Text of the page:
TOKYO — Former Nissan Motor Chairman Carlos Ghosn said Wednesday that he had “no doubt” that the charges against him were the result of “plot and treason” by Nissan executives opposed to his plan for deeper integration between Renault and its two Japanese alliance partners.
Speaking in his first interview since being detained on Nov. 19, Ghosn acknowledged that “there was a plan to integrate” Renault, Nissan and Mitsubishi Motors. The plans had been discussed with Nissan president Hiroto Saikawa in September, he added.
Ghosn claimed that he had wanted to include Mitsubishi Motors CEO Osamu Masuko in the talks, but “Saikawa wanted it one-on-one.”
Once the three automakers were more closely integrated, Ghosn wanted to ensure there would be “autonomy under one holding company,” he said, adding that this plan was in line with how he had operated the alliance in past years.
Allies of Ghosn’s have argued that some Nissan executives feared a further concentration of power under his leadership, prompting them to cooperate with Tokyo Prosecutors.
Ghosn spoke to Nikkei at the Tokyo Detention House, where he has been held since Nov. 19. (Illustration by Hajime Hagiwara)
The Brazilian-born tycoon has dismissed accusations that his 19-year reign at Nissan was a “dictatorship,” saying this was a narrative created by rivals who wanted to remove him. “People translated strong leadership to dictator, to distort reality” for the “purpose of getting rid of me,” he added.
Ghosn was allowed to speak to Nikkei for roughly 20 minutes at the Tokyo Detention House, where he has been held without bail for more than 70 days since Tokyo prosecutors arrested him on allegations of financial misconduct.
He was charged with underreporting his salary over several years, and aggravated breach of trust for allegedly transferring to Nissan his personal trading losses from foreign exchange contracts.
The breach-of-trust charges center on $14.7 million in payments to a company run by Saudi businessman Khaled al-Juffali.
He denied the accusations and claimed “the executive in charge of the region signed [the approval].”
The payment was made from Ghosn’s “CEO reserve,” a pot of money that he was free to decide how to spend. He said the “CEO reserve is not a black box” and “four officers signed” for the payment to al-Juffali.
Ghosn is also accused of receiving 7.82 million euros ($8.9 million) in improper payments through Nissan-Mitsubishi B.V., a Netherlands-based joint venture between the two Japanese companies. He said the venture was established for “synergy and not for payment,” adding that the claims of improper payments were a “distortion of reality.”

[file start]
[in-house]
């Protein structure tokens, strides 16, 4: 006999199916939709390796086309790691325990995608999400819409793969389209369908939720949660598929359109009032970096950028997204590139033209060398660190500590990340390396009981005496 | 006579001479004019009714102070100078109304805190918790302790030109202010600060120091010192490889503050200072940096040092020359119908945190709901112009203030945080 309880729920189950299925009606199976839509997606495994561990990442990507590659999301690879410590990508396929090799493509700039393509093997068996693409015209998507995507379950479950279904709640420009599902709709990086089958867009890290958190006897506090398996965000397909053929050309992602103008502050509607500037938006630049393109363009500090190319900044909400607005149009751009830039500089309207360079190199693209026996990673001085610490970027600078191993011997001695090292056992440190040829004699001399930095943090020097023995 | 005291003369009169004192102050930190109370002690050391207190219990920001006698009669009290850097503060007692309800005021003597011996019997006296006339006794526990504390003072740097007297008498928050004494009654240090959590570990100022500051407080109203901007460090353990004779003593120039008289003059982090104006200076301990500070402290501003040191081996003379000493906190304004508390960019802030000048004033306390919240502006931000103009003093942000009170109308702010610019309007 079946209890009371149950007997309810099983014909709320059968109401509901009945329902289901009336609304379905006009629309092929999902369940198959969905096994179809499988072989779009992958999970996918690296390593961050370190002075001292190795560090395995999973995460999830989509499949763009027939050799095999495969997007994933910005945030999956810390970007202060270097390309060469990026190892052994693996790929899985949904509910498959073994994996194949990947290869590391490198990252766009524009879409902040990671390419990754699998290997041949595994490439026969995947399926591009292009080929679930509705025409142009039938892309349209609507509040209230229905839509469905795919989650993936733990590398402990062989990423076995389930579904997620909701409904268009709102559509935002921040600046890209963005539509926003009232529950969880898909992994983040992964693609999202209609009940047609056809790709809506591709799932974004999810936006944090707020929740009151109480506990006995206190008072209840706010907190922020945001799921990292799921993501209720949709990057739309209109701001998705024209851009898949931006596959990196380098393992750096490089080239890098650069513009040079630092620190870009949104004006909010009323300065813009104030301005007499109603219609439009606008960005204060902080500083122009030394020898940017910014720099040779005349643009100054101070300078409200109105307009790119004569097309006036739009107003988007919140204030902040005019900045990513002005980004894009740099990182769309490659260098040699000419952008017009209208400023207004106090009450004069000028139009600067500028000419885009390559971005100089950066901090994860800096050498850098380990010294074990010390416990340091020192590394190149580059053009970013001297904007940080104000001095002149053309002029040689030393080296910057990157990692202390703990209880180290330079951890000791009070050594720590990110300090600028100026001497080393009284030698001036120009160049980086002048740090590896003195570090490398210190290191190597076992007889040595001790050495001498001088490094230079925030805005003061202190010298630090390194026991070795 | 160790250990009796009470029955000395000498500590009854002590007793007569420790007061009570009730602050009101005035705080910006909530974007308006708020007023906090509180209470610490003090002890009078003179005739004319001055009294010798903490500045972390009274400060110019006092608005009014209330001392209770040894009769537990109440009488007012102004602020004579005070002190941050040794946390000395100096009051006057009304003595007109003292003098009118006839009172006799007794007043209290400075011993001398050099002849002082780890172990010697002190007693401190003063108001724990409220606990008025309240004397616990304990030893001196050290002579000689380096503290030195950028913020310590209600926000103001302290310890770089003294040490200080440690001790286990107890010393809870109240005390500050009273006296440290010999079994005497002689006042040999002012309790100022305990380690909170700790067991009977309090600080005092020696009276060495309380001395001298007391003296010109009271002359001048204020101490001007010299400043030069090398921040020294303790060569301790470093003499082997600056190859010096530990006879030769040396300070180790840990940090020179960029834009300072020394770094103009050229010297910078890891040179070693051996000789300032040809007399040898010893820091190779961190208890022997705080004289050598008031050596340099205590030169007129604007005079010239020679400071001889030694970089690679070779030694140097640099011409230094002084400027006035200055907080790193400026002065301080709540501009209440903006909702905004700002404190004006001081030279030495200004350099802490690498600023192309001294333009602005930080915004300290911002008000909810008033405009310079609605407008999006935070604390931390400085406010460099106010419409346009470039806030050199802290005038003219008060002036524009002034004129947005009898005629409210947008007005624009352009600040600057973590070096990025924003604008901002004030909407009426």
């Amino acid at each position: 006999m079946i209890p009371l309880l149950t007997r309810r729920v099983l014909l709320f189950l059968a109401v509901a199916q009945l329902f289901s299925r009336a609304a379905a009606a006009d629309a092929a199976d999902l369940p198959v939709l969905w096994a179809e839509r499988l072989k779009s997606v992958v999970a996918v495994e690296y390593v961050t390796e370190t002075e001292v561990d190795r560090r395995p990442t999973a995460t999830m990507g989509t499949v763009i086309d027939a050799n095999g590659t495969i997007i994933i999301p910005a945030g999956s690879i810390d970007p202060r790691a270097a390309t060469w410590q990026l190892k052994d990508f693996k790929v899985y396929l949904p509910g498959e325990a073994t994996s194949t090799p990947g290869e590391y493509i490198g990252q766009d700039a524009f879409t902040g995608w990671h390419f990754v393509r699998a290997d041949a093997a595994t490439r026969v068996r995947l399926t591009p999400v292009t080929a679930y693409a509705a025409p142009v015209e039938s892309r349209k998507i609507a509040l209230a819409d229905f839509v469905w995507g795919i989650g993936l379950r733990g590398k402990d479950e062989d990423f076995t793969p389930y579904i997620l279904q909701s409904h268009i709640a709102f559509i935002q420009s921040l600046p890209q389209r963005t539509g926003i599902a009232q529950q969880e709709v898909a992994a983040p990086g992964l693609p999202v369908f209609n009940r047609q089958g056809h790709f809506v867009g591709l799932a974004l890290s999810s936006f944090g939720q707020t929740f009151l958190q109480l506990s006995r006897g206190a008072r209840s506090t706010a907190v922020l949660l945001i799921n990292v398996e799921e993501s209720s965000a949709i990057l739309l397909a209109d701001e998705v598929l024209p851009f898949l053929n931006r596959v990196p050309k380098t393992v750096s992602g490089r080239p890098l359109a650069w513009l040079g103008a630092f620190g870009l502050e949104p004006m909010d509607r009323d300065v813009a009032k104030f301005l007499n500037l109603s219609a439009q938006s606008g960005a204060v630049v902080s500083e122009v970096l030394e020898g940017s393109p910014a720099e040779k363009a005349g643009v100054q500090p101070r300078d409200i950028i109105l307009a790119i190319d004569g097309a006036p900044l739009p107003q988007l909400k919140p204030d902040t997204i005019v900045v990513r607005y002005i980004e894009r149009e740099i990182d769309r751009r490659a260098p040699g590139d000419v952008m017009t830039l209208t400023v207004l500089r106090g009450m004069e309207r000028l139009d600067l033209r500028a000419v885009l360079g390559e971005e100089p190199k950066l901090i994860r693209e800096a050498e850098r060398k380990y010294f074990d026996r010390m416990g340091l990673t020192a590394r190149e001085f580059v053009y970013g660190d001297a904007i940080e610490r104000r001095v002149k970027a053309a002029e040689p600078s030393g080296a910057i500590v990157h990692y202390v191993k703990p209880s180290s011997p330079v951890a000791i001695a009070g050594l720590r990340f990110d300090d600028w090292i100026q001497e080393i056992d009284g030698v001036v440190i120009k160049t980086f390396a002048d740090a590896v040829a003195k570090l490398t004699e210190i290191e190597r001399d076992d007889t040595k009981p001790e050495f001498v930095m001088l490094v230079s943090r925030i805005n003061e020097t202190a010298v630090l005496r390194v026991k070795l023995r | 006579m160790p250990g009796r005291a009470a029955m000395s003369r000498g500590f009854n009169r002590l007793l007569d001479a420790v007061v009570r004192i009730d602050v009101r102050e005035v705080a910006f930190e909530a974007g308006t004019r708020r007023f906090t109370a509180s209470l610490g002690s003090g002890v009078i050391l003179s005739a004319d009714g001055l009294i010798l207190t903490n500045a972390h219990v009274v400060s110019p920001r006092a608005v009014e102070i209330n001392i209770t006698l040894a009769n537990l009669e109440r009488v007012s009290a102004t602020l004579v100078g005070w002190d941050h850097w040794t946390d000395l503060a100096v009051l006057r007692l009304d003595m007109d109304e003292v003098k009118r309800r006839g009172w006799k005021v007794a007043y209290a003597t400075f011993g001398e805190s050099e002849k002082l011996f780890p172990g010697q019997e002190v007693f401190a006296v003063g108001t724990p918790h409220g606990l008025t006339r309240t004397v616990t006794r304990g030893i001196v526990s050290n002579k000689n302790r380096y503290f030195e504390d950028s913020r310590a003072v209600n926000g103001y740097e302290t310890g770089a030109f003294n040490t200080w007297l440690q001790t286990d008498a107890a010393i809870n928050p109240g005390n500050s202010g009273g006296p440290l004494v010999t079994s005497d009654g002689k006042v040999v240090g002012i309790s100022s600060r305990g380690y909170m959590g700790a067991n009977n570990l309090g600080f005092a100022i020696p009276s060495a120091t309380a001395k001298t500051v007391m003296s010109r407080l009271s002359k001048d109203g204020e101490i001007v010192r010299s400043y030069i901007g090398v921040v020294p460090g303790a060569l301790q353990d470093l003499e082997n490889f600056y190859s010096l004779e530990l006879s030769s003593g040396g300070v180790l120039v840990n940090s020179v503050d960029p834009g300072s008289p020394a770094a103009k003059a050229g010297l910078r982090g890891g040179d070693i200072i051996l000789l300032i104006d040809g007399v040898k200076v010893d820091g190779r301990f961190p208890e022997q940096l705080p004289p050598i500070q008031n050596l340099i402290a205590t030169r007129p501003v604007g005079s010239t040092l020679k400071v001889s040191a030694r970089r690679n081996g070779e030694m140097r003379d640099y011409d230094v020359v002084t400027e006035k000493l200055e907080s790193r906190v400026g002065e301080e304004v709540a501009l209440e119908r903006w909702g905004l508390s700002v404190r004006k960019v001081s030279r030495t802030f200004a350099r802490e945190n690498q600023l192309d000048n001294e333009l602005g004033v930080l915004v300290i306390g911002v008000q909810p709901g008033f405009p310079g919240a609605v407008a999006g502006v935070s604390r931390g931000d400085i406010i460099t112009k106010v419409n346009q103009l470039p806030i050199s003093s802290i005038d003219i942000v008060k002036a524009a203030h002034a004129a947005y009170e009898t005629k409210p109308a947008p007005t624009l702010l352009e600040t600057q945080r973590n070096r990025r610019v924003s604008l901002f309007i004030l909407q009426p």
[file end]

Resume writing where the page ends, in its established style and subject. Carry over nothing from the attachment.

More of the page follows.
Ghosn said his purchase of luxury properties in Rio de Janeiro and Beirut — which Nissan alleges were paid for improperly through a subsidiary — were approved by the legal department. Pointing to a former loyalist and long-time executive in the legal department, Ghosn said: “Hari Nada has done all this.”
He justified the houses on the grounds that he “needed a safe place where [he] can work and receive people in both Brazil and Lebanon.”
“[Have I] done [something] inappropriate? I am not a lawyer, I don’t know the interpretation of [such] facts,” Ghosn said, showing his frustration over Nissan’s internal investigation.
“These are known by everybody, why didn’t they tell me?”
Ghosn, whose second bail request was rejected Jan. 22, insisted that he was not a flight risk and he would not destroy evidence.
“I won’t flee, I will defend [myself],” he added. “All the evidence is with Nissan, and Nissan forbids all employees to talk to me.”
When asked about life in the detention center, Ghosn said “there is up and down.” As for his health, he simply said he was “doing fine.”
Nissan dismissed Ghosn from his position as chairman in November. An extraordinary general meeting of shareholders scheduled in mid-April is expected to remove Ghosn as a director.
Ghosn resigned as chairman and CEO of Renault, and former Michelin chief Jean-Dominique Senard was appointed as the chairman.
The three members of the alliance are expected to revisit how it is operated in the absence of Ghosn’s leadership. “I cannot speculate about the future of the alliance,” Ghosn said.
The French government, Renault’s largest shareholder, has previously requested Ghosn make the relationship between the two automakers “irreversible.”
Following Ghosn’s arrest, France also informed Tokyo of an intention to press ahead with integration. Saikawa, in contrast, has insisted there is “no need for now to discuss [it].”
Interviewed by Nikkei commentator Atushi Nakayama, Nikkei staff writers Akito Tanaka and Yosuke Kurabe.